Aug. 30 - At first blush the latest S&P/Case-Shiller home price index shows a jump in June prices, but digging deeper prices actually dipped from the prior month and analysts predict another 5 to10 percent price drop. Jeanne Yurman reports.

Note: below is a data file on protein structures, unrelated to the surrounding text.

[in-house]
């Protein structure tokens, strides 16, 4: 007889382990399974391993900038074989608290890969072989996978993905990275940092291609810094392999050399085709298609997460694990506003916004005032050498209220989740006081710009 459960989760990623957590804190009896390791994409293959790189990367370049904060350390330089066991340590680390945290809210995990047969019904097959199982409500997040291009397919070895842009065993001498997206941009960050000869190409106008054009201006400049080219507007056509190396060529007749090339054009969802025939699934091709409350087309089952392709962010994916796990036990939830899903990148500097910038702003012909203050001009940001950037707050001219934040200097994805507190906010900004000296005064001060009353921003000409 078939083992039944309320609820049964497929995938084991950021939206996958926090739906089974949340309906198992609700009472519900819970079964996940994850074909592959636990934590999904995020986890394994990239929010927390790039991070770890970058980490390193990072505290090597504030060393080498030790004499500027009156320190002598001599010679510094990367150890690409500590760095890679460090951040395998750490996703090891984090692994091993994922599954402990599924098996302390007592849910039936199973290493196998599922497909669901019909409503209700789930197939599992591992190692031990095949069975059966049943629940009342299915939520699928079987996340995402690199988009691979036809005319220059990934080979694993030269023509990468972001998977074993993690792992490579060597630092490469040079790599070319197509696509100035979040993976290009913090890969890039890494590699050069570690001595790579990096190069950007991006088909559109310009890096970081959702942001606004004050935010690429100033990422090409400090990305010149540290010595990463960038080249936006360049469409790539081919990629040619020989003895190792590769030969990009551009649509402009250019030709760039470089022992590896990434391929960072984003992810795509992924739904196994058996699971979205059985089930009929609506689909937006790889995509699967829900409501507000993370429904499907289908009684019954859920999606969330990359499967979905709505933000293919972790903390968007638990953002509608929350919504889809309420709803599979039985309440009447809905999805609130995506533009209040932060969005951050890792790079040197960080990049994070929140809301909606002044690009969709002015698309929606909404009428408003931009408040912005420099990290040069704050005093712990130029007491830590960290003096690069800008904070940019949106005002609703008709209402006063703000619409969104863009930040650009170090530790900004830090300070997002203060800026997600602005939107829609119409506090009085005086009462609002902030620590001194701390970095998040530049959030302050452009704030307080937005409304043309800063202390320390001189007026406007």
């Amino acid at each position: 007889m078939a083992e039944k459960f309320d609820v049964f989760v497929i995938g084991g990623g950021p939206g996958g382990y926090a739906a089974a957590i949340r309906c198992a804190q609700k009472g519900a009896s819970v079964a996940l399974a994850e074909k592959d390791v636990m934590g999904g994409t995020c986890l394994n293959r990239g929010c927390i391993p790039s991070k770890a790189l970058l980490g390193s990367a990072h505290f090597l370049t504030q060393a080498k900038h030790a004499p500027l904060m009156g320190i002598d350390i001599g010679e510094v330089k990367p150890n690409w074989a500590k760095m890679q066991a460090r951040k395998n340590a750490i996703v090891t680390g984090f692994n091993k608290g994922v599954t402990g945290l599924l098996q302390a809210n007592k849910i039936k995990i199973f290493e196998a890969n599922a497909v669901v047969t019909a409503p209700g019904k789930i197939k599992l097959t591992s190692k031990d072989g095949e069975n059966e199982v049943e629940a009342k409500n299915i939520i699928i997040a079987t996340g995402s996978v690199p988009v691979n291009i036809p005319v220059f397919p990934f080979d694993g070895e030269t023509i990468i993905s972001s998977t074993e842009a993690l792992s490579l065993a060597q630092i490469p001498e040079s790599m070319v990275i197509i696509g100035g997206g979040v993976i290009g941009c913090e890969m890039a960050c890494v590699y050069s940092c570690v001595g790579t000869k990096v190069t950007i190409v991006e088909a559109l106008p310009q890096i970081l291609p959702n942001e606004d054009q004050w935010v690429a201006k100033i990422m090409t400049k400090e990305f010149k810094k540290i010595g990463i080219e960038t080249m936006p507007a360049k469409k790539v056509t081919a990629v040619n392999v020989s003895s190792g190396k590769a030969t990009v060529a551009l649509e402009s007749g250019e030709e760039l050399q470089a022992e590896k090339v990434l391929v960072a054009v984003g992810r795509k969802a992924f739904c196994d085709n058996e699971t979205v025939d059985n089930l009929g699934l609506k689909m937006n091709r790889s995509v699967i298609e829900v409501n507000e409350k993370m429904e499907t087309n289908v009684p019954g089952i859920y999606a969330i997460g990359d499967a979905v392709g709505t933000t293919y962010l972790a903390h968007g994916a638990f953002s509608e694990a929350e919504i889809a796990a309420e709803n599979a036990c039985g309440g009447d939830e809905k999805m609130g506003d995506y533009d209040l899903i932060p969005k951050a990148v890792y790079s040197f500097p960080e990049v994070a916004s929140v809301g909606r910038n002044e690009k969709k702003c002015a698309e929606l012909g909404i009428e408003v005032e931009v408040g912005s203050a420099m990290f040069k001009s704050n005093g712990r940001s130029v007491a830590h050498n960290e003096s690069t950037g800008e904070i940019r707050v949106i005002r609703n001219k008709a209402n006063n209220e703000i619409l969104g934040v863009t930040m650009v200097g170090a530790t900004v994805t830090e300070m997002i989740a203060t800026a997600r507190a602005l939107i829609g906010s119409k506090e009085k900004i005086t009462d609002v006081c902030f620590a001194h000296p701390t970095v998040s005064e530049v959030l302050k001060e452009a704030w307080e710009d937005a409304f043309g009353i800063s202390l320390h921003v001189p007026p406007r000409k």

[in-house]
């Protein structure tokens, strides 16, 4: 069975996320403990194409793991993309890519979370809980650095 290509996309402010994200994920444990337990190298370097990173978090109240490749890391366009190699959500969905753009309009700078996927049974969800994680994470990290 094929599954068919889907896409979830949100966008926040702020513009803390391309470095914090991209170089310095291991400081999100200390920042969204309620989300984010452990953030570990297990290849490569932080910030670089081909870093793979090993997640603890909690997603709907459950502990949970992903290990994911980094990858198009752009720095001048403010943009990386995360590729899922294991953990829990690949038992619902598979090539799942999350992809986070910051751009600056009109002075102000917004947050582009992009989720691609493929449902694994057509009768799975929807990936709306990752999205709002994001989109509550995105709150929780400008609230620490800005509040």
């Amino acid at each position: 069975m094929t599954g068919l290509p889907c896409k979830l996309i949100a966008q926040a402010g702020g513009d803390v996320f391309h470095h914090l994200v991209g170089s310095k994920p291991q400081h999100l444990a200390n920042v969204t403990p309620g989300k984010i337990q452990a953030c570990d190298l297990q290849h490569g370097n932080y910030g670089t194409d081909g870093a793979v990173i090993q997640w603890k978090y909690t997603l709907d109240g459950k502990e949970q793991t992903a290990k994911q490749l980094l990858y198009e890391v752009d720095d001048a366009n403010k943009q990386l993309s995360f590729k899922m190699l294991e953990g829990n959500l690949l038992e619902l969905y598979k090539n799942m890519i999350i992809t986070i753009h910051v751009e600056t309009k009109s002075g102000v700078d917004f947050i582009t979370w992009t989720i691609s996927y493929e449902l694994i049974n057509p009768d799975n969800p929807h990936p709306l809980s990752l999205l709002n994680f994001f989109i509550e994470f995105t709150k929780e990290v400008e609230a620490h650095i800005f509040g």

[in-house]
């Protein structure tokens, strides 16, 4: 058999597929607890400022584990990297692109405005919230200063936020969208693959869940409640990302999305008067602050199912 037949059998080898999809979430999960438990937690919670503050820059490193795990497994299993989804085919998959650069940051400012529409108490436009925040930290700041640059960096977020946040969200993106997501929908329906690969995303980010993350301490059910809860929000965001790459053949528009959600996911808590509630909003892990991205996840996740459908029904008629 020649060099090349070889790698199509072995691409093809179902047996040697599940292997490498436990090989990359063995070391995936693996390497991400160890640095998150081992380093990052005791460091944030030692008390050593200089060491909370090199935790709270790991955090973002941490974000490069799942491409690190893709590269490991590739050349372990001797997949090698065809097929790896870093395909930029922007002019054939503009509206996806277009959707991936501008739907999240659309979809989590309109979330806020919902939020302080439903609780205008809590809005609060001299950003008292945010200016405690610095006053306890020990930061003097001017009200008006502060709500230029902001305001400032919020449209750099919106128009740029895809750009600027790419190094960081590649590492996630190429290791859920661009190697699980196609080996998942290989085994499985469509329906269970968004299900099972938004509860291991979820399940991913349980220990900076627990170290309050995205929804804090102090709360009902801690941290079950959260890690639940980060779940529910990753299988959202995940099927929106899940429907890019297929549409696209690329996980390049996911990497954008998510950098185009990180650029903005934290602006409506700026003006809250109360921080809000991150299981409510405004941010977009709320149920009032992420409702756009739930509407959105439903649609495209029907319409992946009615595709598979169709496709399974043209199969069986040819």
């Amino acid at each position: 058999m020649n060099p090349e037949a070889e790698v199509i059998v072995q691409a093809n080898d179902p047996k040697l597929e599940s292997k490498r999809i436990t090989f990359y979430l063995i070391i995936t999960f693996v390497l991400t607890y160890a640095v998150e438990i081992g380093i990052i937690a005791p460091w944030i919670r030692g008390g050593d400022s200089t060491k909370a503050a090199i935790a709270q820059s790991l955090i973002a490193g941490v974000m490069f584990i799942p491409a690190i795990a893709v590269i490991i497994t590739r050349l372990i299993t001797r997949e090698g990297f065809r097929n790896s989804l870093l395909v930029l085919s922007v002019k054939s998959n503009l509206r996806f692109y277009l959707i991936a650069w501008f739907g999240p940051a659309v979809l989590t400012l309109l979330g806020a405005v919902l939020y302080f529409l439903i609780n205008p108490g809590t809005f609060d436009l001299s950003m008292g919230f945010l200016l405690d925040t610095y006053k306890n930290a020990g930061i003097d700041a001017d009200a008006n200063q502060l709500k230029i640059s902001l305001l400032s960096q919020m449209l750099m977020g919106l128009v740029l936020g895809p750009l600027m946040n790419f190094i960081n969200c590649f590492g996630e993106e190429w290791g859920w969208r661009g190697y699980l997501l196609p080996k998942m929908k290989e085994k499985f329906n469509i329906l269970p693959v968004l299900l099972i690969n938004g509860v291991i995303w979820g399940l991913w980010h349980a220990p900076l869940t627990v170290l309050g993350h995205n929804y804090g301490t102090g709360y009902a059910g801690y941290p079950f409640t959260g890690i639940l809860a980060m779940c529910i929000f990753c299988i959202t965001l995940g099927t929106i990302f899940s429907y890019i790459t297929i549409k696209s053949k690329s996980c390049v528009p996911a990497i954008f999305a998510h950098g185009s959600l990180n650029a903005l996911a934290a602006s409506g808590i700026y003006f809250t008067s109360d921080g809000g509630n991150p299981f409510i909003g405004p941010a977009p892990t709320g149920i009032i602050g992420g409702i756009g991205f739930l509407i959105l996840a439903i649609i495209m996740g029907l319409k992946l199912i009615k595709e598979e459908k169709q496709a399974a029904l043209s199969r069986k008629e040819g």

PLEASE NOTE: THIS EDIT CONTAINS CONVERTED 4:3 MATERIAL At first glance the latest U.S. home price data from S&P/Case-Shiller seems promising. Its index of 20 of the country's biggest cities shows home prices rising 1.1 percent between May and June. But adjusting for what some economists call a "seasonal kick" in real estate activity, the index actually inched a tenth of a percent lower. Robert Shiller, Economist at Yale University and co-founder of the index: SOUNDBITE: ROBERT SHILLER, PROFESSOR, YALE UNIVERSITY (ENGLISH) SAYING: "Once you correct for the stronger summer months it's just like it's flat and it's been flat now for you know mostly three years. And so we look kind of stuck." On a year-over-year basis prices were down 4.5 percent. High unemployment and still very strict lending standards mean many people can't afford to buy a home. And those who can - are nervous about home prices, says Patrick Newport of IHS Global Insight . PATRICK NEWPORT, ECONOMIST, IHS GLOBAL INSIGHT (ENGLISH) SAYING: "I think the perception for most home buyers is that they could drop a lot more and so if you go into the market and you put a 20 percent down payment on a home there's a good chance that you could lose a lot of that down payment off the bat. And so in a lot of cases it makes sense just to sit and wait, wait this out." That strategy may pay off. Many economists expect future data to show another five to ten percent drop in home values as confidence sinks and foreclosures remain high. There's talk of government help but... SOUNDBITE: ROBERT SHILLER, PROFESSOR, YALE UNIVERSITY (ENGLISH) SAYING: "We're in a politically difficult situation right now. Right now the government has taken over Fannie and Freddie and they are supporting, they and the FHA, are supporting most housing. It's become political. We can't really agree on a stimulus." The housing market also faces a continued slog as it heads into the traditionally slower autumn and winter seasons. Jeanne Yurman, Reuters.